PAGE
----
Concluding her answer to the question, Suw also made this observation:

Businesses must resist the urge to broadcast, to actually just orate at their audience as if they were on TV or radio, because as soon as you start doing that, you really kind of lose the interactivity.

There are many of business-related questions to ask and answer before embarking on a podcast strategy (which we’ll talk about in subsequent posts).

In my opinion, there are lots of really interesting things that can be done with podcasting--doing them well will be a determining factor in maximizing your ‘emotional bandwidth’ yield.

Wednesday, November 16, 2005

'People Say I'm Indecisive, But I Don't Know About That:' Choosing Business Blog Tools

Former presidential wisdom is helpful in making the hard choice about which business blog platform to use...

The title of this post is a quote ascribed to former president George H. W. Bush who said, "People say I'm indecisive, but I don't know about that."

That sounds strangely like my decision making process relating to starting this blog.

I waited around for about three months longer than I should have to start RSS Pundit over indecision about which blogging tool to use. I learned in that experience the words of former president Gerald R. Ford (you'll have to scroll down a bit...) to be quite true. He said, "Indecision is often worse than wrong action." Contrary to popular opinion, Perhaps President Ford--who was a very athletic man--could ascribe his ill-timed encounters with power windows and stairways to indecision. I lost time and momentum because of indecision--my own cyber-version of tripping on the stairs.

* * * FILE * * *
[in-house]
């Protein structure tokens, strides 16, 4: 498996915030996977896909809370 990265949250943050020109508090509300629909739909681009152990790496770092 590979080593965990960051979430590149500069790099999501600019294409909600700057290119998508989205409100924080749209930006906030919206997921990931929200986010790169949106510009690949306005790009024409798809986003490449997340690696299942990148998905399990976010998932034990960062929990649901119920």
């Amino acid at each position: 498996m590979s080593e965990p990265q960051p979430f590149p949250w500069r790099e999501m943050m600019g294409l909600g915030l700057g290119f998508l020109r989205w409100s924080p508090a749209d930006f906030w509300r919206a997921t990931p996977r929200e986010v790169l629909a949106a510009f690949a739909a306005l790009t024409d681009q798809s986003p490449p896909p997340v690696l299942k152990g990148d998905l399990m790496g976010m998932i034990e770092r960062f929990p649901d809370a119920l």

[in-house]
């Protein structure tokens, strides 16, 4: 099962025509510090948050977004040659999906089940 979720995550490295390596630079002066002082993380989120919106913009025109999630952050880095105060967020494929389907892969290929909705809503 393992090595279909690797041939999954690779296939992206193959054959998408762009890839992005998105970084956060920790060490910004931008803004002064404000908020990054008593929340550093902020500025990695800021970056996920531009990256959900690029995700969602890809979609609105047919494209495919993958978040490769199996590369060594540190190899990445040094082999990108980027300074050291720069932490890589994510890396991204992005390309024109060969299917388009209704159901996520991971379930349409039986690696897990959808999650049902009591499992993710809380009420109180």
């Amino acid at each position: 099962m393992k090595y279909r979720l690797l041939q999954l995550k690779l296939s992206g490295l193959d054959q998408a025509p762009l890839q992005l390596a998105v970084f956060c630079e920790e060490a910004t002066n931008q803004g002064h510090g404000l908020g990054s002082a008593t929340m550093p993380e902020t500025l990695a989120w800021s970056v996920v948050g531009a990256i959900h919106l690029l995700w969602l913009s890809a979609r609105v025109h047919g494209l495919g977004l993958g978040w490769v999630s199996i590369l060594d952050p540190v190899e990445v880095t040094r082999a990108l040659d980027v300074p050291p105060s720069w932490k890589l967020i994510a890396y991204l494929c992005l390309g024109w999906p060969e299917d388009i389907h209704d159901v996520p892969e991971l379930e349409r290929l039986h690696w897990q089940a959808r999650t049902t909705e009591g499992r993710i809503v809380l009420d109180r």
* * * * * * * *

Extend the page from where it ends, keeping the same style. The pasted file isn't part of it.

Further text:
After all that, I chose Blogger (not the first choice of many blogging pundits). It has worked well for me so far, but I do see myself outgrowing it shortly as I want to take my blog in directions I don't believe Blogger can go. More importantly, I learned and progressed by deciding, moving forward, and just using it.

In the experience I have figured out things I didn't know--and wouldn’t have figured out--before starting to blog. I also figured out I was way too tentative about the decision.

Now, I'm not advocating would-be business bloggers rush out, pick the first blogging tool they can find, and start posting today.

I am saying it's a business decision, so treat it like one.